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Kristie Slindee and her father, Phil, restored this 1967 Mercury Cougar in 2012 for her everyday vehicle. Photo by Jillian Gandsey.

Kristie and her Cougar make the scene in Blackduck

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BLACKDUCK -- It was the spring of eighth-grade for Kristie Slindee when she, like others her age, began thinking about how she would soon be getting her driver's license.

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She had a slightly different mindset than her peers, however.

"I want a car I can work on before I get my license," Kristie told her father, Phil Slindee, some three-plus years ago.

"We had no idea what that really entailed, how much we wanted to do, or even what we wanted," said Kristie, now a senior at Blackduck High School.

So, Phil started asking around while Kristie took a welding class. After a few months of negotiating, they found what is now her everyday vehicle.

A 1967 Mercury Cougar.

The pair pressure washed and stripped the entire car down to a shell. As they began a search for the needed parts, they found the biggest one of all.

"I told a friend of mine what we were doing and he asked what kind of motor it had," Phil said.

It happened to be just the right one. Phil's friend had the motor out of Kristie's grandfather's 1966 Ford.

The majority of parts have come from a parts store specializing in the Mercury Cougar in Eugene, Ore., which happens to be where Kristie's uncle lives.

At Phil's birthday party in April 2012, a friend of his and Kristie's cousin placed a bet with her and her father. They bet the restored car wouldn't be finished by August.

It seemed like a strong bet at the time, because at that point, the car was simply completely stripped, which gave Phil and Kristie four and a half months to put it all together.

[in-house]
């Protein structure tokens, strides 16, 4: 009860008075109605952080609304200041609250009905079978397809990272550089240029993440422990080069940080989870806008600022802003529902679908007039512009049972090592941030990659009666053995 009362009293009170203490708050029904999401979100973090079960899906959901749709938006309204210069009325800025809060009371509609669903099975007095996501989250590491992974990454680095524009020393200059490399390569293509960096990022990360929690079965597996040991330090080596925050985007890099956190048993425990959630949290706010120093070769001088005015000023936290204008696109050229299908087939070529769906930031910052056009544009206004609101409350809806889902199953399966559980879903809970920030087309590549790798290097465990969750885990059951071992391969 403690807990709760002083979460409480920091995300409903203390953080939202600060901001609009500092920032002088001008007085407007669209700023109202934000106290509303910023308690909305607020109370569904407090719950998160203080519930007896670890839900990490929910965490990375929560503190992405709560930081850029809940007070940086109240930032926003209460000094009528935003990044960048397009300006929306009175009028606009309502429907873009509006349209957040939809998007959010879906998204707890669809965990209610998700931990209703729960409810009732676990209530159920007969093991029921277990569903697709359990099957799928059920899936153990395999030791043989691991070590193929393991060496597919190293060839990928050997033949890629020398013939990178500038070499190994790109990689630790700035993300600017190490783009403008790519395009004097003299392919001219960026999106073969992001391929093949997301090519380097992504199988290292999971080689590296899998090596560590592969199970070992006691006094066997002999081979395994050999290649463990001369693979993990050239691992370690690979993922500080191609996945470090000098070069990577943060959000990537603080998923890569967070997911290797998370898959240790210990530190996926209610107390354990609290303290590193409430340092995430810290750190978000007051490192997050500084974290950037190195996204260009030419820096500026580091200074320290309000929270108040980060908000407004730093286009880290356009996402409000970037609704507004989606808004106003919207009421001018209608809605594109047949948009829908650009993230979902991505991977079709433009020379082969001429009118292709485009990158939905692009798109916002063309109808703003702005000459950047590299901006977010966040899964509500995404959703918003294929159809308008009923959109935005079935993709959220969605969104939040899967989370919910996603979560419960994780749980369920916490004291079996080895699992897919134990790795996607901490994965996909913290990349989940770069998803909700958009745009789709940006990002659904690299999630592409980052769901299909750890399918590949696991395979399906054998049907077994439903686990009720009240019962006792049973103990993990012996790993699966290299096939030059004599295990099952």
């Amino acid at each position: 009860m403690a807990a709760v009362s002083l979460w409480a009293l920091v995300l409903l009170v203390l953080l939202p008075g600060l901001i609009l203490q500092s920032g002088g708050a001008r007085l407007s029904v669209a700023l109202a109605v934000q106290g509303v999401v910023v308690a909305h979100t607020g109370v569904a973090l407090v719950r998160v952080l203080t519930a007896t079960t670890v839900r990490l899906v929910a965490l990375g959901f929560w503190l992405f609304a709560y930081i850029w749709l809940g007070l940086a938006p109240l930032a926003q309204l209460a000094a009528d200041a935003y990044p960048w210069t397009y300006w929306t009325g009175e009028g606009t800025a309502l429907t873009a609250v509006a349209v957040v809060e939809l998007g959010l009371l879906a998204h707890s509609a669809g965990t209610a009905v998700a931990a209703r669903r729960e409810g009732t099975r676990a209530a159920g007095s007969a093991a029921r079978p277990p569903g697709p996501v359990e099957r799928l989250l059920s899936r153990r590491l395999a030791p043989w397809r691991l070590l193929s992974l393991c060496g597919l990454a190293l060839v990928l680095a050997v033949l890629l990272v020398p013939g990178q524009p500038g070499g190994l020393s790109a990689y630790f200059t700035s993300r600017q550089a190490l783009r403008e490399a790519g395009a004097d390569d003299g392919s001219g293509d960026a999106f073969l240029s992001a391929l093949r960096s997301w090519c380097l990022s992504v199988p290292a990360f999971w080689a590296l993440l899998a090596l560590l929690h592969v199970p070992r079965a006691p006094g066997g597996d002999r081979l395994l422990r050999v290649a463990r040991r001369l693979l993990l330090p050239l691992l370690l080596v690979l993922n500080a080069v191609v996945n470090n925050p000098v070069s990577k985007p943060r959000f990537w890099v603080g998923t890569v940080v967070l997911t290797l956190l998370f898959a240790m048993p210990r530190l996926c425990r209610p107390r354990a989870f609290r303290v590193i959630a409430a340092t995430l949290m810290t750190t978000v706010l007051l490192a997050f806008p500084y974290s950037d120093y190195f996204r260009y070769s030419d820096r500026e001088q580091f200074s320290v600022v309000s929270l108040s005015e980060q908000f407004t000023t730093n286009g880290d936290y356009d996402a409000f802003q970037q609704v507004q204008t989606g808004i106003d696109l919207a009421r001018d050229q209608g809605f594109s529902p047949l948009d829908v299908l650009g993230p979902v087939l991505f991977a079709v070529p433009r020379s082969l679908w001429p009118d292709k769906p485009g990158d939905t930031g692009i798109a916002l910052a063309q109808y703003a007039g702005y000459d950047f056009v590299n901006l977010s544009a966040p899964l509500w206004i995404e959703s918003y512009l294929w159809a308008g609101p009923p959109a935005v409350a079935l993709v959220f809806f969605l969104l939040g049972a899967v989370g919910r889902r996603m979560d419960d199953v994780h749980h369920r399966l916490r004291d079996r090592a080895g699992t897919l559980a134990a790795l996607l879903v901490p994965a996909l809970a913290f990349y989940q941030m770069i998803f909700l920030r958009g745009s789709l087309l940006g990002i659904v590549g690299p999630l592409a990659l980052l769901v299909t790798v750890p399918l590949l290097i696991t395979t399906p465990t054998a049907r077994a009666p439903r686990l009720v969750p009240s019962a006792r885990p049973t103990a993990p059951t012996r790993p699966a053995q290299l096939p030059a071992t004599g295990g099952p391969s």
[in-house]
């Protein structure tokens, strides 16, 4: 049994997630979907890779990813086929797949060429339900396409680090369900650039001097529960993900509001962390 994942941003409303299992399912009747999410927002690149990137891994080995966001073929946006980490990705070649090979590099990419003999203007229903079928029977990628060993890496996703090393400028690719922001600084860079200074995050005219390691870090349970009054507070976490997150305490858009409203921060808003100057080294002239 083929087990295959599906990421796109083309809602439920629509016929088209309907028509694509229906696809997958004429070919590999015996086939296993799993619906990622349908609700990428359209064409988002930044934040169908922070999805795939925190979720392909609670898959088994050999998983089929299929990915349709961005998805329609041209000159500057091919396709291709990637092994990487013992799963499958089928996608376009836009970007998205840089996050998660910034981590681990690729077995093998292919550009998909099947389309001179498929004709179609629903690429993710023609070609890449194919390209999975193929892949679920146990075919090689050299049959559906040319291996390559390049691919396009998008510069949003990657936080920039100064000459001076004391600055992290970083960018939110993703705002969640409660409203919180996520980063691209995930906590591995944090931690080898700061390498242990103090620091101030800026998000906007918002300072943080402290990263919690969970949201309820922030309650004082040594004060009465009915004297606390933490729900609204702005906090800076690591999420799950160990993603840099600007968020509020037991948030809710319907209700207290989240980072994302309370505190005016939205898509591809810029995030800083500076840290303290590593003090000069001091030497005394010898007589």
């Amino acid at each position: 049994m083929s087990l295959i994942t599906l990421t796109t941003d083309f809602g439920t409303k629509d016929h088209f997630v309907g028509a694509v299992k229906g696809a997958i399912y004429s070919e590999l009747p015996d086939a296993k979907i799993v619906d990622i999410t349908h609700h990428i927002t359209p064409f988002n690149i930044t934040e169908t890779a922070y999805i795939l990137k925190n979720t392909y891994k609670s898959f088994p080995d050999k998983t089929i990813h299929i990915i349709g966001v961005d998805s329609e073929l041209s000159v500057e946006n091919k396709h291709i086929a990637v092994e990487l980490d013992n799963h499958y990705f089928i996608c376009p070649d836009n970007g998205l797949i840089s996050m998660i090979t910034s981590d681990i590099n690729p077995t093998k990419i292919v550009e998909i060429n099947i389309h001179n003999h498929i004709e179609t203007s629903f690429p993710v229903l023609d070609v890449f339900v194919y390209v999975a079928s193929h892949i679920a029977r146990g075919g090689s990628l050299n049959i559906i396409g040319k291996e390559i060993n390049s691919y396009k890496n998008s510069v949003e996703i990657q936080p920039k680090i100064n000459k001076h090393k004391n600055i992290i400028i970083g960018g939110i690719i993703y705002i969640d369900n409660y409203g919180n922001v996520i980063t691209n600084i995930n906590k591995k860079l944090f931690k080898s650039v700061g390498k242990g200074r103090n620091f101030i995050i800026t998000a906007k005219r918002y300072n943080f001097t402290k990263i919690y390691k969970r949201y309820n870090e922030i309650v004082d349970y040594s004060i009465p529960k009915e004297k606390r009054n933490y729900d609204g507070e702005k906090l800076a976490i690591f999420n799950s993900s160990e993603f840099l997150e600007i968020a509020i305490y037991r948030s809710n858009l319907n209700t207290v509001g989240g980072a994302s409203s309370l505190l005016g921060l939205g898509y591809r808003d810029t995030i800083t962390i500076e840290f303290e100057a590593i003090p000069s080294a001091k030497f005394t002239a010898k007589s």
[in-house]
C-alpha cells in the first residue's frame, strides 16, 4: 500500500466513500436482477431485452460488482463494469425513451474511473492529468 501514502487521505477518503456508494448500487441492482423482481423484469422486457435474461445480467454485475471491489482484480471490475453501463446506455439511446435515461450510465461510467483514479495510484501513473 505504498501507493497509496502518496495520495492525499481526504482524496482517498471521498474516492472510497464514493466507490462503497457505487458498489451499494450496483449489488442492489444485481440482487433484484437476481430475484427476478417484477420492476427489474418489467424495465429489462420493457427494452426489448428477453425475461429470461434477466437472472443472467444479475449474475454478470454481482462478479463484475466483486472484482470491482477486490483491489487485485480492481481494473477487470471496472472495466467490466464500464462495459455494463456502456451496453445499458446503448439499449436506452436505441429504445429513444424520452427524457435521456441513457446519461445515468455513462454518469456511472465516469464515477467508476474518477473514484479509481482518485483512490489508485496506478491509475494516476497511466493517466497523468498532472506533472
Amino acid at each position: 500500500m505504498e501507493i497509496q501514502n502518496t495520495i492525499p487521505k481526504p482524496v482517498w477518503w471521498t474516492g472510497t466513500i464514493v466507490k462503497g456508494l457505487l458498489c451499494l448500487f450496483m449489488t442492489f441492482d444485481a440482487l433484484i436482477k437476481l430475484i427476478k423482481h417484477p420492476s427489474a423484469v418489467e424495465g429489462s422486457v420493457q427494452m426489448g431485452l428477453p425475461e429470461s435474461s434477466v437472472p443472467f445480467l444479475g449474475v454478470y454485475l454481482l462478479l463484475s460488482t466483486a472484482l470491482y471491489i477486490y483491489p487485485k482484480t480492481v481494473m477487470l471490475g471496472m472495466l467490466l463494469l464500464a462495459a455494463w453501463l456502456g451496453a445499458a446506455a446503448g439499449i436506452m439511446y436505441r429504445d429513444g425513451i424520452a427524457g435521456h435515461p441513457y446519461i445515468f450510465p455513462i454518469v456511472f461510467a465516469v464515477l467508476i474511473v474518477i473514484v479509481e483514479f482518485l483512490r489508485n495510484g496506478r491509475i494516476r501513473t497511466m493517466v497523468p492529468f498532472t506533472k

"I had her do a lot of the taking apart and putting together, like the motor, brakes and axle," Phil said.

"I wanted something that people would know it was me when I drove through town," Kristie said of her carbon black 1967 Mercury Cougar.

One area Phil and Kristie shied away from was the bodywork. But Kristie would have to pay for that herself, Phil instructed.

"I told her she had to get a job to help pay for this so she went to every place in town," Phil said. Soon enough, Kristie was employed by Deerwood Bank and from that first paycheck, she put two $20 bills on the workbench for the bet and said "they're not getting those."

"On weekends we would work on the car, after school we would work on the car and after work we would work on the car," Kristie said.

The hard work paid off.

After the finishing touches, they took it to a car show on the bet deadline date, Aug. 31. They were the only 1967 Cougar at the show. This past year, she has taken it to the Blackduck Car Show and the Paul Bunyan Vintage Auto Club car show.

"The one sad thing is that I don't think I'm going to be able to take it to college," Kristie said about her plans to study international finance at the University of Minnesota, Duluth.

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